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This is what Nikon had to say:
I should still read that Born/Wolf chapter, but it might be more helpful to read something on resolution in microscopy or something like that that talks about Airy Discs in more detail than the Nikon page.
So using the above equation and λ = 330 and NA as 1.4 i get an r = 143.7 nm. So i can try to fit the Airy Disc i am playing with to have a minimum there. Maybe?(Steve Koch 15:53, 14 November 2009 (EST): I think you're using the wrong wavelength. It should be for rhodamine emission which is like 600-ish)
TheLarry 15:54, 14 November 2009 (EST): Thanks--I thought Andy told me Rhoadmine was 300 something but i must have heard wrong.
I need to know the nm/pixel factor so i can think about this right. Andy figured that out i gotta ask him before he leaves. Unless he is reading this then can you put it in here. Right now i have something like 32 pixels to the first minimum. I can adjust that. I am curious if this is the way to handle this. It sounds right to me (You should be able to back this number out from Andy's poster, since he converted that into nm)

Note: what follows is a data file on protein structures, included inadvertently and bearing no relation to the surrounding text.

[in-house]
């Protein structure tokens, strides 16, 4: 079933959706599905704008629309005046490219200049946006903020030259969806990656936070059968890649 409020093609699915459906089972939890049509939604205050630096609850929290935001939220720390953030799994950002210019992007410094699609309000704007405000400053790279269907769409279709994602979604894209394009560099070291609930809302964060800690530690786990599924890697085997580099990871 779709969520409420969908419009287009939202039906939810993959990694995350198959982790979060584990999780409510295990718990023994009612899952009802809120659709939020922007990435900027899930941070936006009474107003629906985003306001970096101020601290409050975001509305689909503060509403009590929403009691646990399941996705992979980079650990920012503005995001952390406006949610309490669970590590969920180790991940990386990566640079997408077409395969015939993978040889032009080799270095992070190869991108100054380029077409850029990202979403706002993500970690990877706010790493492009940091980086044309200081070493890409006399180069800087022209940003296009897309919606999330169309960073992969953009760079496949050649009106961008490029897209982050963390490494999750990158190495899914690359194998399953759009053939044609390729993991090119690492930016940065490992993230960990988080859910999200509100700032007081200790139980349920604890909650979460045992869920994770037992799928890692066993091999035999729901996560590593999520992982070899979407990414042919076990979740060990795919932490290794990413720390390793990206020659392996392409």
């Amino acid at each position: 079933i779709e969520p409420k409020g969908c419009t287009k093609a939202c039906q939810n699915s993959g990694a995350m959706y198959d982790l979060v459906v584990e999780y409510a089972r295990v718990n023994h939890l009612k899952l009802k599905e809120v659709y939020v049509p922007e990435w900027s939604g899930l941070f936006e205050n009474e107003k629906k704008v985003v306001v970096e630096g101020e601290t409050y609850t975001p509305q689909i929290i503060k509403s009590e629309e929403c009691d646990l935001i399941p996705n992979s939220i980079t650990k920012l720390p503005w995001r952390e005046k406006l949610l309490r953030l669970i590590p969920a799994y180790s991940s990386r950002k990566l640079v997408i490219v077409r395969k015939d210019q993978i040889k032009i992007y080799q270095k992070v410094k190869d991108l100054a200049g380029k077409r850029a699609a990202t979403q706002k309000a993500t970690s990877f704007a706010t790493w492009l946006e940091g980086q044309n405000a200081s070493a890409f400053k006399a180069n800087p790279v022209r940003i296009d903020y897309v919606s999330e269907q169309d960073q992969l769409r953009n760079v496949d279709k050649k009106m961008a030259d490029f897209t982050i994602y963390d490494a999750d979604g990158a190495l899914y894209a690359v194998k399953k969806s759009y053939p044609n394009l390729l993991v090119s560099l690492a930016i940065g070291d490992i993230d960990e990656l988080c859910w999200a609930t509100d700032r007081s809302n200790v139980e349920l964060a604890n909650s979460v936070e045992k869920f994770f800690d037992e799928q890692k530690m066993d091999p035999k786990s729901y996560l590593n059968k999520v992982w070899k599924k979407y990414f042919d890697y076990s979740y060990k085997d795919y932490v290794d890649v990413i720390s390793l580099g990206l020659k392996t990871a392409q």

I think this is the right way to go about this. I just have to do some reading to make it clearer in my head. The wolf/born is a good place to start. So I'll go home and read a bit of that chapter. This Airy Disc stuff is assuming there is no aberrations which may be a good enough approximation I am not sure yet. Just making note of it.
The wolf/born is very complicated and probably a very good source if i wanted to be extremely thorough. But since E&M was my weakest field i decided to look for other sources. I came across Handbook of Optics and they had something interesting to say. The argument of the first Bessel function is written below:
Andy Maloney 18:51, 14 November 2009 (EST): So there are 184.5 nm/pixel.